Hoping that self-employment through gig economy can solve their financial woes, a hard-up UK delivery driver and his wife struggling to raise a family end up trapped in the vicious circle of this modern-day form of labour exploitation.
Based on real events, A Hidden Life is the story of an unsung hero, Bl. Franz Jägerstätter, who refused to fight for the Nazis in World War II. When the Austrian peasant farmer is faced with the threat of execution for treason, it is his unwavering faith and his love for his wife, Fani, and children that keeps his spirit alive.Written by
According to producer Grant Hill, the editing is a big puzzle for Terrence Malick as he pulls and exchanges different sequences constantly. See more »
[Talking to his daughter Fani, who is also Franz Jägerstätter's wife, about Franz's imprisonment and the resultant mistreatment that the family is facing]
Better to suffer injustice than to do it.
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The title card at the end of the picture comes from the final sentence of George Eliot's "Middlemarch". See more »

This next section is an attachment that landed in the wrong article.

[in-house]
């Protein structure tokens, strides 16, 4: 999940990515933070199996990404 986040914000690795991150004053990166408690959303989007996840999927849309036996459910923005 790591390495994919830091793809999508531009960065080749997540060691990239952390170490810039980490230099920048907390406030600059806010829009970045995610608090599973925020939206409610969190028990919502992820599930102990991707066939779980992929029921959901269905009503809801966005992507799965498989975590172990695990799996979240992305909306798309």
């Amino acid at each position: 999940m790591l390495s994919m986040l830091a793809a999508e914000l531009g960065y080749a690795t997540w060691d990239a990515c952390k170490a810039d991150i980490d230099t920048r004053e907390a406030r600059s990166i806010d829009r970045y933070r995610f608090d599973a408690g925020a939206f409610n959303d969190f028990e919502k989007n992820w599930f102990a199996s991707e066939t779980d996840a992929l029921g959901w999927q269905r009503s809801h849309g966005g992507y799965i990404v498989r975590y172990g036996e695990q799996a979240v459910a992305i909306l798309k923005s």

The immutable law that a great story does not make a great movie applies...
The movie tells the moving story of a man sticking to his principles and beliefs until the most extreme consequences; his courage is absolutely remarkable. As much as I respect such an act of courage, this provides too thin a plot too sustain a nearly 3 hours movie. In fact we are offered very long, elegiac sequences of the Austrian mountains, scenes from the bucolic life of a community of peasants living in a small village on those mountains, beautiful shots which look more like fillers than a relevant part of the story.
But the main flaw of the movie for me, the one that created a big disconnect from minute one was to see the actors playing in English; in the context of such a poetic, hyper realistic type of movie, the least thing you would expect is to find Austrian peasants and Nazi soldiers speaking English. The effect was for me as if the actors were telling me: "Ha-ah, we are not the real characters, we don't even speak their language; we are just actors playing them in a movie." I thought this was a gross mistake, one which put me off from the very beginning and prevented me from connecting with the story and its characters.
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